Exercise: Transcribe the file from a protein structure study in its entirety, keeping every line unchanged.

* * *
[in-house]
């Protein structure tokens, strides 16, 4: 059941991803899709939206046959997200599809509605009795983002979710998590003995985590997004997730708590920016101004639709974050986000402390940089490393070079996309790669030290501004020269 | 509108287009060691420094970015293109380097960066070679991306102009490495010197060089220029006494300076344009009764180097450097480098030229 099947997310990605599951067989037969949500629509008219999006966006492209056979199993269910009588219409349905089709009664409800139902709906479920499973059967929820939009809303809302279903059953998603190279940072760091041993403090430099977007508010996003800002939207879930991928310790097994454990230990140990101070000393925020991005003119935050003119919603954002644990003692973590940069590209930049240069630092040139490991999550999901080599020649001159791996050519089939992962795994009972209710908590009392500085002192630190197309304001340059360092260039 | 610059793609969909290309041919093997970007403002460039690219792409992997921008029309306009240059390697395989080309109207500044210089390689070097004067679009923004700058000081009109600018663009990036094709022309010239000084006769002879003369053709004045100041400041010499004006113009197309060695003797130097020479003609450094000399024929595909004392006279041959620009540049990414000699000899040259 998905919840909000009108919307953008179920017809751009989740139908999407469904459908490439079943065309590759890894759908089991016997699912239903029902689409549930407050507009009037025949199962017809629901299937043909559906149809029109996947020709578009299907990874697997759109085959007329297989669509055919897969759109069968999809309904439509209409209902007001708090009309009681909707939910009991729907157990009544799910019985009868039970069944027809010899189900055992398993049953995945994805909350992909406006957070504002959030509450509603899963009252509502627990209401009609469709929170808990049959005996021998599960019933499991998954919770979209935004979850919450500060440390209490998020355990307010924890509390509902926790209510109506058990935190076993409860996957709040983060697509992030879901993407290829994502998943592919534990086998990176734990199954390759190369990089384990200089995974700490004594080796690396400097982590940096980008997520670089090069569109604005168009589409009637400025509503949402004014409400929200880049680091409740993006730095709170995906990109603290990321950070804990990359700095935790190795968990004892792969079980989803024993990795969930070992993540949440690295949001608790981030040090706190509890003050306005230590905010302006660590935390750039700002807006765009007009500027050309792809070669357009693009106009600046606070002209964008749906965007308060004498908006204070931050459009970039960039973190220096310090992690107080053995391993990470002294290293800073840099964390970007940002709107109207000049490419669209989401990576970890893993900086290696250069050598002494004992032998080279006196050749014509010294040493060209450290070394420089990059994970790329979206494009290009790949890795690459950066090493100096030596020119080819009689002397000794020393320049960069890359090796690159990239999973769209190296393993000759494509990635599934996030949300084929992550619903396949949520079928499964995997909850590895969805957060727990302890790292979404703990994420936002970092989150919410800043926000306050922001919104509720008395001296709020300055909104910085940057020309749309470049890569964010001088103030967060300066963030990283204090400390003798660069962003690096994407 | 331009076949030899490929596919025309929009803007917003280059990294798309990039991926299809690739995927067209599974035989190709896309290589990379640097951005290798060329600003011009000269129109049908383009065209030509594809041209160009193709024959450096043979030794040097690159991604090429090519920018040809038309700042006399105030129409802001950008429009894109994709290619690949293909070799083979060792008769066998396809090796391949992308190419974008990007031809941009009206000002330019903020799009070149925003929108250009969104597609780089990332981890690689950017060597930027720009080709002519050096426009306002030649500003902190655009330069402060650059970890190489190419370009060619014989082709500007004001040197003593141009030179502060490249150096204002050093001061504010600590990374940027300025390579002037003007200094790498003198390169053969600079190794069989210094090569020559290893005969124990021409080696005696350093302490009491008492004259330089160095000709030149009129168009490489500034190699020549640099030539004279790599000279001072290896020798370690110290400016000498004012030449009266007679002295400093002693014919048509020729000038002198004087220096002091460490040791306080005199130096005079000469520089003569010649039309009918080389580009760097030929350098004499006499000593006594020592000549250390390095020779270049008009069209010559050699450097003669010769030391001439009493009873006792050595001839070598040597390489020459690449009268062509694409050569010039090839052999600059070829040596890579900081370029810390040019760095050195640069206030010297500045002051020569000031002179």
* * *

[in-house]
């Protein structure tokens, strides 16, 4: 059941991803899709939206046959997200599809509605009795983002979710998590003995985590997004997730708590920016101004639709974050986000402390940089490393070079996309790669030290501004020269 | 509108287009060691420094970015293109380097960066070679991306102009490495010197060089220029006494300076344009009764180097450097480098030229 099947997310990605599951067989037969949500629509008219999006966006492209056979199993269910009588219409349905089709009664409800139902709906479920499973059967929820939009809303809302279903059953998603190279940072760091041993403090430099977007508010996003800002939207879930991928310790097994454990230990140990101070000393925020991005003119935050003119919603954002644990003692973590940069590209930049240069630092040139490991999550999901080599020649001159791996050519089939992962795994009972209710908590009392500085002192630190197309304001340059360092260039 | 610059793609969909290309041919093997970007403002460039690219792409992997921008029309306009240059390697395989080309109207500044210089390689070097004067679009923004700058000081009109600018663009990036094709022309010239000084006769002879003369053709004045100041400041010499004006113009197309060695003797130097020479003609450094000399024929595909004392006279041959620009540049990414000699000899040259 998905919840909000009108919307953008179920017809751009989740139908999407469904459908490439079943065309590759890894759908089991016997699912239903029902689409549930407050507009009037025949199962017809629901299937043909559906149809029109996947020709578009299907990874697997759109085959007329297989669509055919897969759109069968999809309904439509209409209902007001708090009309009681909707939910009991729907157990009544799910019985009868039970069944027809010899189900055992398993049953995945994805909350992909406006957070504002959030509450509603899963009252509502627990209401009609469709929170808990049959005996021998599960019933499991998954919770979209935004979850919450500060440390209490998020355990307010924890509390509902926790209510109506058990935190076993409860996957709040983060697509992030879901993407290829994502998943592919534990086998990176734990199954390759190369990089384990200089995974700490004594080796690396400097982590940096980008997520670089090069569109604005168009589409009637400025509503949402004014409400929200880049680091409740993006730095709170995906990109603290990321950070804990990359700095935790190795968990004892792969079980989803024993990795969930070992993540949440690295949001608790981030040090706190509890003050306005230590905010302006660590935390750039700002807006765009007009500027050309792809070669357009693009106009600046606070002209964008749906965007308060004498908006204070931050459009970039960039973190220096310090992690107080053995391993990470002294290293800073840099964390970007940002709107109207000049490419669209989401990576970890893993900086290696250069050598002494004992032998080279006196050749014509010294040493060209450290070394420089990059994970790329979206494009290009790949890795690459950066090493100096030596020119080819009689002397000794020393320049960069890359090796690159990239999973769209190296393993000759494509990635599934996030949300084929992550619903396949949520079928499964995997909850590895969805957060727990302890790292979404703990994420936002970092989150919410800043926000306050922001919104509720008395001296709020300055909104910085940057020309749309470049890569964010001088103030967060300066963030990283204090400390003798660069962003690096994407 | 331009076949030899490929596919025309929009803007917003280059990294798309990039991926299809690739995927067209599974035989190709896309290589990379640097951005290798060329600003011009000269129109049908383009065209030509594809041209160009193709024959450096043979030794040097690159991604090429090519920018040809038309700042006399105030129409802001950008429009894109994709290619690949293909070799083979060792008769066998396809090796391949992308190419974008990007031809941009009206000002330019903020799009070149925003929108250009969104597609780089990332981890690689950017060597930027720009080709002519050096426009306002030649500003902190655009330069402060650059970890190489190419370009060619014989082709500007004001040197003593141009030179502060490249150096204002050093001061504010600590990374940027300025390579002037003007200094790498003198390169053969600079190794069989210094090569020559290893005969124990021409080696005696350093302490009491008492004259330089160095000709030149009129168009490489500034190699020549640099030539004279790599000279001072290896020798370690110290400016000498004012030449009266007679002295400093002693014919048509020729000038002198004087220096002091460490040791306080005199130096005079000469520089003569010649039309009918080389580009760097030929350098004499006499000593006594020592000549250390390095020779270049008009069209010559050699450097003669010769030391001439009493009873006792050595001839070598040597390489020459690449009268062509694409050569010039090839052999600059070829040596890579900081370029810390040019760095050195640069206030010297500045002051020569000031002179």